PITTSBURGH – There were a lot of big names being thrown around in trade rumours here Thursday night, but the biggest name associated with the Toronto Maple Leafs continues to be goaltender Roberto Luongo.
In fact, many feel it is only a matter of time before the Vancouver Canucks ship the 34-year-old stopper with the lifetime contract east to Toronto.
"The Leafs want him and Canucks want to move him; you do the math," said one NHL general manager.
The Canucks are wisely keeping all options open and assistant GM Laurence Gilman even suggested the organization might retain Luongo and have him split time in the crease with Cory Schneider next season. He said the team could even trade Schneider who took over as the team’s No. 1 goalie in the playoffs this past season.
"(GM) Mike Gillis has entertained calls on both our goaltenders," Gilman said. "It falls into the category of problems you don’t mind having in the sense it’s better to have too many than not enough. At this point we’re not doing anything fast."
"No way," said the NHL GM to the notion of Vancouver keeping Luongo. "You can’t bring a guy back with his contract who has asked to be traded. The fans will never put up with it. It would be a bad, bad situation."
Then there is the notion that if the Canucks do indeed trade Luongo, they expect something significant in return. Some executives who spoke with sportsnet.ca Thursday said the Canucks have been painted into a corner and they have to move him at any price.
"The Canucks are acting like he is the only goalie available," said an NHL team executive. "He might be the best goalie available, but he’s not the only one out there."
The biggest stumbling block for a team wanting Luongo would seem to be the 10 years remaining on his contract. He is still owed $45 million and has an annual cap hit of $5.33 million. Of course with a new collective bargaining agreement in the works, that concern could be mute come September…or October…or November. Who is to say the NHL and NHL Players Association don’t agree on a way to allow teams to sweep big, bad contracts under the carpet with no penalty?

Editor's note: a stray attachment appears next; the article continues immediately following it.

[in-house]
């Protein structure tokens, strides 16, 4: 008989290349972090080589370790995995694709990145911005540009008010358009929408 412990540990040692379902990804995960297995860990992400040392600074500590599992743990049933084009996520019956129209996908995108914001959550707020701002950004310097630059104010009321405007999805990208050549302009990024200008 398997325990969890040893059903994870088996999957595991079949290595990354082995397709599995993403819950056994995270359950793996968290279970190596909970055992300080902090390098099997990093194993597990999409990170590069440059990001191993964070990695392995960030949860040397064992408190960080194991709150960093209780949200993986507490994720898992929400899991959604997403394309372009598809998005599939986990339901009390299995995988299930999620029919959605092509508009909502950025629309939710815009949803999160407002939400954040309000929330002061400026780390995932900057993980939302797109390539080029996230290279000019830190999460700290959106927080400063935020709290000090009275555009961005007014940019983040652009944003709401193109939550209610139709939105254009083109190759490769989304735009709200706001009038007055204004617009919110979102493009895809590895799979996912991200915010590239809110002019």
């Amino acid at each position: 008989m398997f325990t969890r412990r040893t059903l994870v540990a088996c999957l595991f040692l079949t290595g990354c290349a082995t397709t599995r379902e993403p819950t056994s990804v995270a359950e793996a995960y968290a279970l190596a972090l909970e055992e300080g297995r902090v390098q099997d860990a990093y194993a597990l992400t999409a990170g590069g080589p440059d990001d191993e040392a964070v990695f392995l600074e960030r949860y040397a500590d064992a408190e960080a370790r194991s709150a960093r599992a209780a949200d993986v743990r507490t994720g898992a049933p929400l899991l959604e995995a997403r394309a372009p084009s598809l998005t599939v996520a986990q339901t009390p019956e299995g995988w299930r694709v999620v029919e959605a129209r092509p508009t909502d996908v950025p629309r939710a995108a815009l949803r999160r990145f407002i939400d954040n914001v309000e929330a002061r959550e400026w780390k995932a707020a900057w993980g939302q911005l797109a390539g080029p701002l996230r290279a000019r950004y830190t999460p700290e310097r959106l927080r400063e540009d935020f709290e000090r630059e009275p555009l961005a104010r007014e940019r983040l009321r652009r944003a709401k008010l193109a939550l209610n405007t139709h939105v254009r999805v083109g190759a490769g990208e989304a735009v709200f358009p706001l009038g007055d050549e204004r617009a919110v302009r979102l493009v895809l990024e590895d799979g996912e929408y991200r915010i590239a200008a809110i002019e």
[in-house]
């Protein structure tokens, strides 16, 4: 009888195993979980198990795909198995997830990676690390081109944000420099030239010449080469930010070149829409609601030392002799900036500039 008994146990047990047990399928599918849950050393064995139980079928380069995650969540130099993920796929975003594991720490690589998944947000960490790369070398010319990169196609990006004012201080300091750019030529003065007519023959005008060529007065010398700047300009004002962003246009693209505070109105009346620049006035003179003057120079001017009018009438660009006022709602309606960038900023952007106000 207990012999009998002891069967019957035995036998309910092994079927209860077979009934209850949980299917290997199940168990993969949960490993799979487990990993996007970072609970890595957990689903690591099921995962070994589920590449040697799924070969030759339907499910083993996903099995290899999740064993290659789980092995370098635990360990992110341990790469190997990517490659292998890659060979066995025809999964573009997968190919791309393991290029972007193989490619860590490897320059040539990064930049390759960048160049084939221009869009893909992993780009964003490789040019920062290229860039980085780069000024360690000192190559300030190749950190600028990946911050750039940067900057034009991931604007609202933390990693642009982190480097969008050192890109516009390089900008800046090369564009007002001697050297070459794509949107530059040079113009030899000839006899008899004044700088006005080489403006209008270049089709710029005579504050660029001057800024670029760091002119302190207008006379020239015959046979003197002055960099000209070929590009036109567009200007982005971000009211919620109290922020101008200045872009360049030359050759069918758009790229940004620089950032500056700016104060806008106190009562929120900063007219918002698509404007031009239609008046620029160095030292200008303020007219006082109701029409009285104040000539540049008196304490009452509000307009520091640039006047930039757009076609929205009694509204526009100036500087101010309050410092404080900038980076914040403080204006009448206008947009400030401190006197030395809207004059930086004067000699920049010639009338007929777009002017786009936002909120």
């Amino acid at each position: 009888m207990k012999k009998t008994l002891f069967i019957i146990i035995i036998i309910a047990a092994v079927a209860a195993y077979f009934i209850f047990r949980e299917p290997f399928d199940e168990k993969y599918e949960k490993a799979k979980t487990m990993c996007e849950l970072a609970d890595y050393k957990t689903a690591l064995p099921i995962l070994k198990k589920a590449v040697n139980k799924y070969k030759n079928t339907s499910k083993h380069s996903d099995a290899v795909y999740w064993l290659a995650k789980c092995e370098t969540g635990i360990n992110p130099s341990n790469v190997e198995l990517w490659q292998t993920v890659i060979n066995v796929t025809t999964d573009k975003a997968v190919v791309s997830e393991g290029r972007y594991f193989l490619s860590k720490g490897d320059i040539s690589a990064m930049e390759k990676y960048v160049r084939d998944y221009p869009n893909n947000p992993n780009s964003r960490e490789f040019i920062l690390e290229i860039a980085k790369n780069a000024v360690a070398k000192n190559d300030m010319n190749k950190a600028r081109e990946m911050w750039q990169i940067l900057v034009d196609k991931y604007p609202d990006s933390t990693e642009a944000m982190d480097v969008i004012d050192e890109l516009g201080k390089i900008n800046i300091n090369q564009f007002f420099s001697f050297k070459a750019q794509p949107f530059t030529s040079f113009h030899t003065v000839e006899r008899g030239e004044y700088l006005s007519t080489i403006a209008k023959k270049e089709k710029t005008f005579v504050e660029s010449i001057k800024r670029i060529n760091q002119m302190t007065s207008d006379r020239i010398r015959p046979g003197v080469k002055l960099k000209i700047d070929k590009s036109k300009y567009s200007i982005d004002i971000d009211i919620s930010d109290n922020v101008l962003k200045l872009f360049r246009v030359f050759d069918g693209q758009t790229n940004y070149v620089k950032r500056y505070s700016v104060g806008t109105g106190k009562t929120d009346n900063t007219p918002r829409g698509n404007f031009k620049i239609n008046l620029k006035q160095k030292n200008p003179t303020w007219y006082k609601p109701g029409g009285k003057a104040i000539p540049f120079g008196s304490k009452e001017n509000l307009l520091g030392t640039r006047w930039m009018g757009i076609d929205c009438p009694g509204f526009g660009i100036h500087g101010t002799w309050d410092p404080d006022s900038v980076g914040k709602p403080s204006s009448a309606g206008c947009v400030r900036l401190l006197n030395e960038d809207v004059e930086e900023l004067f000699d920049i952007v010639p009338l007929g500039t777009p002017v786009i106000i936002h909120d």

Besides, Luongo’s contract is front-end loaded and is designed to allow him to retire early which would take the rest of his deal off his team’s books. He signed it before he was 35 years old so his team is not liable for the entire length of the contract if he retires early.
There was a suggestion that if Burke wanted to take on a contract the size of Luongo’s he would first have to get permission from the board. What board? Earlier this week the NHL approved the transfer of the Ontario Teacher’s Pension Plan Board’s shares in the team to Rogers Communications Inc. and BCE Inc. subject to agreement on satisfactory terms of League consent.
Regardless, a member of the Maple Leafs management team told sportsnet.ca that was absolutely false and Burke can make any deal he wants if he thinks will help the organization.
Burke told the Sportsnet’s Hockey Central panel that he is not under the gun to acquire an experienced goaltender at the draft. He said he has all summer to make it happen. He also indicated he likes his two returning goalies, James Reimer and Ben Scrivens.
It has been suggested Burke may also be in the Rick Nash Sweepstakes, but that too was complicated by the fact the Anaheim Ducks have once again put scoring winger Bobby Ryan on the market. Burke, who managed the Anaheim Ducks before departing for Toronto, has an association with Ryan who is three years younger than Nash.
Ryan, 25, scored 31 goals and 57 points in 82 games for the Ducks last season while Nash, 28, had 30 goals and 59 points for the Columbus Blue Jackets. Meanwhile Nash has four years and $31.2 million left on his contract while Ryan has three years and $16.69 million left on his.
Truth be told neither player answers the Leafs desperate need for a No. 1 centre.
As for the draft itself, Burke said as of early evening Thursday, it was looking like he would not make a deal to move up from the fifth overall pick. He said in the past there were players he targeted (namely the Sedin twins and Chris Pronger) that could help his team, but he doesn’t see that type of player in this year’s draft.
A member of the Leafs management team said he didn’t have a feeling much would happen in terns of trades by any of the NHL’s 30 teams Thursday night.
"There’s a lot of talk, but I don’t get a sense anything is going to happen soon," he said. "But once one deal is made don’t be surprised if a lot of deals follow."